“For unto you is born this day in the city of David a Saviour, which is Christ the Lord.”
It’s time for my annual Christmas post about the timing of Christmas. I find this necessary because there are always those folks out there who want to tell Christians that they have the timing of their faith wrong.
To wit, the oft repeated—Christ was not born on December 25th. Well duh. But could you please enlighten people everywhere with the EXACT day? While you’re at it, personally I’m curious about the birthdates of Plato, Aristotle, and Scipio Africanus. There are many scholars who share my interest and would be glad to hear from you.
Although we don’t know the precise day (or even the year) that any of these men were born, the fact remains they were born. Therefore, should we choose to throw them a birthday party, one day is pretty much the same as the next. As St. Paul put it, “He that regardeth the day, regardeth it to the Lord; and he that regardeth not the day, to the Lord he doth not regard it…”
Now, Christmas trees and other age-old symbols of the holiday are somewhat of a problem. Howbeit not in the manner many folks assume. The problem lies not in coopting them without understanding where they originated. The problem lies in the motivation behind adopting them at all—wanting to look like everyone else.
That fault is mitigated somewhat because the motivation has roots in love. When many of my Christian brothers and sisters were growing up, they were forced to dress in the strict confines of a particular segment of the faith. As they, and their children, now point out, that was embarrassing and, in some cases, hurtful. They wanted to be like the other kids. And this call for conformity was the argument that eventually won their parents’ hearts.
Now suppose you are a parent, and a winter celebration children love is going on. Do you forbid your children from celebrating with the others or adapt in such a way as to give them a little happiness? I’m not saying one way or the other is right or wrong. I’m simply asking how you would apply a practical solution to the problem.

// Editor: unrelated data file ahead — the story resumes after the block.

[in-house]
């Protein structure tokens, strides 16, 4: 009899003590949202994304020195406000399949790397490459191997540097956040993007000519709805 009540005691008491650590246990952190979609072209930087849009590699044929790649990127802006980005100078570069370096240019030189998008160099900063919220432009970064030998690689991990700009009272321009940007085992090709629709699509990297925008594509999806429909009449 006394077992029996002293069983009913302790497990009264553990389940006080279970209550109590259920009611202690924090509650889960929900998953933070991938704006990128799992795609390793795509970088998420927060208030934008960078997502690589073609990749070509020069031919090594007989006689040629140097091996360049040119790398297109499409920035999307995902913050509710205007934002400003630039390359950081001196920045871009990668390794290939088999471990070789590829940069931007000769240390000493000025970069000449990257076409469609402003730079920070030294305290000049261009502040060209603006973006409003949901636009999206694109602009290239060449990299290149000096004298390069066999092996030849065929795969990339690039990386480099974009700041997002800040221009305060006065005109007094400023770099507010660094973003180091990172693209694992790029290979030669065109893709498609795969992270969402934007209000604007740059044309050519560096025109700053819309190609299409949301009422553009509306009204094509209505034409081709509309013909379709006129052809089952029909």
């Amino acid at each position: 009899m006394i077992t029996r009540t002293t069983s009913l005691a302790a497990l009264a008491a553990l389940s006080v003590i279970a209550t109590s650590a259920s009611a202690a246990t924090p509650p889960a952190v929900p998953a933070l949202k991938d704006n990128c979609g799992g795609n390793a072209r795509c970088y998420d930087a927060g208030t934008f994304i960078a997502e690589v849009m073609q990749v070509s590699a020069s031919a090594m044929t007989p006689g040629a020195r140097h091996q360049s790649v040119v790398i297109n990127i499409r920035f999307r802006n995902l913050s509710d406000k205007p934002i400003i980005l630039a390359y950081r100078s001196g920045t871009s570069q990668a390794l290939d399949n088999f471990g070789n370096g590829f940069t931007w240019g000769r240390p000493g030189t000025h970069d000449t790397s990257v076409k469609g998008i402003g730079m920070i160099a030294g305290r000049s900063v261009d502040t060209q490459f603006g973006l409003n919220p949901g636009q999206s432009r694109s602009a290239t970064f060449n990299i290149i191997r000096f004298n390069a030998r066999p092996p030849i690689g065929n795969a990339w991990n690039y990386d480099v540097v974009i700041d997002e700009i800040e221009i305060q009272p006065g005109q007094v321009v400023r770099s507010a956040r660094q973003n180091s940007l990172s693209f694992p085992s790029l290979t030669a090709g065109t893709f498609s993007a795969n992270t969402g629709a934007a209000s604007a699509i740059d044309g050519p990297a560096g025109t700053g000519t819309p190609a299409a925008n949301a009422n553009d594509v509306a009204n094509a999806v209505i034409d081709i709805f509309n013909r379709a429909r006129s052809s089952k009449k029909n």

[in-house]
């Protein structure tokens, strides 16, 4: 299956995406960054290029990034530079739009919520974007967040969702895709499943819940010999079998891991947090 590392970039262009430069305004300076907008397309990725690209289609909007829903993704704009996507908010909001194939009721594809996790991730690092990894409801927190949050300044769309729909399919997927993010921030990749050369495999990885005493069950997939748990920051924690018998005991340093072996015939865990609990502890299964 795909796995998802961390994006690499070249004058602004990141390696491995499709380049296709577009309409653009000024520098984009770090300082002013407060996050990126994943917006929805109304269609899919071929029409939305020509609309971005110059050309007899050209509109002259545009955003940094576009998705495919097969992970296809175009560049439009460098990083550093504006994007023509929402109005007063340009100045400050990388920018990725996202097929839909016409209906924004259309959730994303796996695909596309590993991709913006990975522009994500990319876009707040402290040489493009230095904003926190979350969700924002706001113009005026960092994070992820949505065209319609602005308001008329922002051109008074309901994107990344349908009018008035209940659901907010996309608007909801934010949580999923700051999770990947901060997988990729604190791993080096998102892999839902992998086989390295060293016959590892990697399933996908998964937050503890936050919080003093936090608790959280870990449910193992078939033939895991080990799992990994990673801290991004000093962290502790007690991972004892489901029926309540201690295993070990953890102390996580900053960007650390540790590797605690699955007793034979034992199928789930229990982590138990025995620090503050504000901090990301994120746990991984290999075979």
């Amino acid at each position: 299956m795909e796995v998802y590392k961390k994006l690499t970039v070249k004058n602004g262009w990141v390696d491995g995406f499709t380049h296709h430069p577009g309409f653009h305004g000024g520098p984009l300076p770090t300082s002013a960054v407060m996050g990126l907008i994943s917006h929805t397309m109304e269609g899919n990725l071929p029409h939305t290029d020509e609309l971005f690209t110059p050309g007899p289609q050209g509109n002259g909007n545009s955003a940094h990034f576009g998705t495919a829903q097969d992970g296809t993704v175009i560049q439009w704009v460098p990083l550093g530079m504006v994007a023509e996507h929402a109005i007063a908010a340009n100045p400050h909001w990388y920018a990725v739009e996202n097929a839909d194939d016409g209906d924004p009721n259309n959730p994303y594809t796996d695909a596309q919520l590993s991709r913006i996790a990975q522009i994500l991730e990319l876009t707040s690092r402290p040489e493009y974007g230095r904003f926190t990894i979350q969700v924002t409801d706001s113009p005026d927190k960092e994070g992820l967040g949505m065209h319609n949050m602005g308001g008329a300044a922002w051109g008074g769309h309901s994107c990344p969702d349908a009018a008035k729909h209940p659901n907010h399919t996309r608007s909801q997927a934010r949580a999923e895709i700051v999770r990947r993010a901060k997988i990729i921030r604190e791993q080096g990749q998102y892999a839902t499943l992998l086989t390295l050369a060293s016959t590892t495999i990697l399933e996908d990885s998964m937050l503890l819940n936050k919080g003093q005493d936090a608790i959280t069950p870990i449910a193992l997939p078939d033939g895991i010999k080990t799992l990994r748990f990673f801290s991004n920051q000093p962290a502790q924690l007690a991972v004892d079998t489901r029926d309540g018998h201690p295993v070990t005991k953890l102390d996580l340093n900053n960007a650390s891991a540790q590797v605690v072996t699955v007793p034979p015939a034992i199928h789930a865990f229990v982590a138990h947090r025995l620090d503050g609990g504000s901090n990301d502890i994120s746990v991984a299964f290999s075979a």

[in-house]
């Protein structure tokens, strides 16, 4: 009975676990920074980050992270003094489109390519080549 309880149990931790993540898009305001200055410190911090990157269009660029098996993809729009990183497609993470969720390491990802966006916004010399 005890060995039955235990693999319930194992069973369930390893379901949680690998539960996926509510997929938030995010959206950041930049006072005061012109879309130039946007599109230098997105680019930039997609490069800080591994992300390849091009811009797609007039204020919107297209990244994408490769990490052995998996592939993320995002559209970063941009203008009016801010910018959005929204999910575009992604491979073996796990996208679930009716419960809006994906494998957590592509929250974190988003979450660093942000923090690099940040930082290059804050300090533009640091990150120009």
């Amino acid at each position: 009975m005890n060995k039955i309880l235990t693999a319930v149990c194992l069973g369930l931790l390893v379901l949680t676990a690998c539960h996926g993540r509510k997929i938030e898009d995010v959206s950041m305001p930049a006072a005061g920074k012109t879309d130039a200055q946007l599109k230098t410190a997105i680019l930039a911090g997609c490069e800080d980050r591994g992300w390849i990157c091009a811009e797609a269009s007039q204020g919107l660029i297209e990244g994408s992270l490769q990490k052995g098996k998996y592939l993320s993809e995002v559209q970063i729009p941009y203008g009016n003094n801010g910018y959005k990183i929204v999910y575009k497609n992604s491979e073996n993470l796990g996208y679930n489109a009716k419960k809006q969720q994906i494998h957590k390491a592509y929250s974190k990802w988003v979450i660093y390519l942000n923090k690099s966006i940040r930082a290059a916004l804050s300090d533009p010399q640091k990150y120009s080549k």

I’m not even close to being a fan of Trunk or Treat or Fall Festivals, but I understand why they are in vogue. I don’t twist myself in knots decrying the participants who choose to celebrate in that fashion.
Tradition is only harmful when it supplants faith. Christ was born in Bethlehem on a day of God’s own choosing. As He has yet to send a revelation as to the exact date and has chosen not to object to the current situation (as He did with the prophets of old) there is little need to alter the current practice.
God’s gift of a Savior, and an open door to His kingdom, have their roots in a time before the Creation. Pick a day—any day—or better yet, every day, and celebrate it by praising God and His unspeakable gift.
Here’s a gift of timeless wisdom. He that has an ear, let him hear.
“To every thing there is a season, and a time to every purpose under the heaven: a time to be born, and a time to die; a time to plant, and a time to pluck up that which is planted; a time to kill, and a time to heal; a time to break down, and a time to build up; a time to weep, and a time to laugh; a time to mourn, and a time to dance; a time to cast away stones, and a time to gather stones together; a time to embrace, and a time to refrain from embracing; a time to get, and a time to lose; a time to keep, and a time to cast away; a time to rend, and a time to sew; a time to keep silence, and a time to speak; a time to love, and a time to hate; a time of war, and a time of peace.”